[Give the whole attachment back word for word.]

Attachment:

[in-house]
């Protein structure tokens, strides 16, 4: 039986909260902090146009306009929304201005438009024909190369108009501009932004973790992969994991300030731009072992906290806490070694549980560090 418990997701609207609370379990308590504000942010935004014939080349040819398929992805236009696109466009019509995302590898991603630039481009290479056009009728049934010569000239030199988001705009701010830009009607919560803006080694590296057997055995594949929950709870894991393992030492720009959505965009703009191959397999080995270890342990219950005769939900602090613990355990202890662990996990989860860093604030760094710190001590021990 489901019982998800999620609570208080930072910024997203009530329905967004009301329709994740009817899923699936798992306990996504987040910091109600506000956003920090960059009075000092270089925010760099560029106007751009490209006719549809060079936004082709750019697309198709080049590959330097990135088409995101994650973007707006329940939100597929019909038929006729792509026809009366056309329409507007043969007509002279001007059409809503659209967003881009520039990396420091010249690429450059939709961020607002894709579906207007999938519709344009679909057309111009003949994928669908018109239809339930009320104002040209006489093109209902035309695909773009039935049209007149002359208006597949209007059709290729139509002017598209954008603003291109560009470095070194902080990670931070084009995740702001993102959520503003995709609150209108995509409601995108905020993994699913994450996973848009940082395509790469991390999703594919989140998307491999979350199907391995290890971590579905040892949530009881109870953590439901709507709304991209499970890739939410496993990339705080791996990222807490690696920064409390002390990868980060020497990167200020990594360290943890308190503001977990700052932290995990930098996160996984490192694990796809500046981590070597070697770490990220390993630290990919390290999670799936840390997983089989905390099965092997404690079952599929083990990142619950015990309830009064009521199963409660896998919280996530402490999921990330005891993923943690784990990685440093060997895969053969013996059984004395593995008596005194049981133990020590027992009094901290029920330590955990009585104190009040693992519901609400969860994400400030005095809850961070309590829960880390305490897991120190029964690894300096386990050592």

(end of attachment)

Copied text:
[in-house]
């Protein structure tokens, strides 16, 4: 039986909260902090146009306009929304201005438009024909190369108009501009932004973790992969994991300030731009072992906290806490070694549980560090 418990997701609207609370379990308590504000942010935004014939080349040819398929992805236009696109466009019509995302590898991603630039481009290479056009009728049934010569000239030199988001705009701010830009009607919560803006080694590296057997055995594949929950709870894991393992030492720009959505965009703009191959397999080995270890342990219950005769939900602090613990355990202890662990996990989860860093604030760094710190001590021990 489901019982998800999620609570208080930072910024997203009530329905967004009301329709994740009817899923699936798992306990996504987040910091109600506000956003920090960059009075000092270089925010760099560029106007751009490209006719549809060079936004082709750019697309198709080049590959330097990135088409995101994650973007707006329940939100597929019909038929006729792509026809009366056309329409507007043969007509002279001007059409809503659209967003881009520039990396420091010249690429450059939709961020607002894709579906207007999938519709344009679909057309111009003949994928669908018109239809339930009320104002040209006489093109209902035309695909773009039935049209007149002359208006597949209007059709290729139509002017598209954008603003291109560009470095070194902080990670931070084009995740702001993102959520503003995709609150209108995509409601995108905020993994699913994450996973848009940082395509790469991390999703594919989140998307491999979350199907391995290890971590579905040892949530009881109870953590439901709507709304991209499970890739939410496993990339705080791996990222807490690696920064409390002390990868980060020497990167200020990594360290943890308190503001977990700052932290995990930098996160996984490192694990796809500046981590070597070697770490990220390993630290990919390290999670799936840390997983089989905390099965092997404690079952599929083990990142619950015990309830009064009521199963409660896998919280996530402490999921990330005891993923943690784990990685440093060997895969053969013996059984004395593995008596005194049981133990020590027992009094901290029920330590955990009585104190009040693992519901609400969860994400400030005095809850961070309590829960880390305490897991120190029964690894300096386990050592």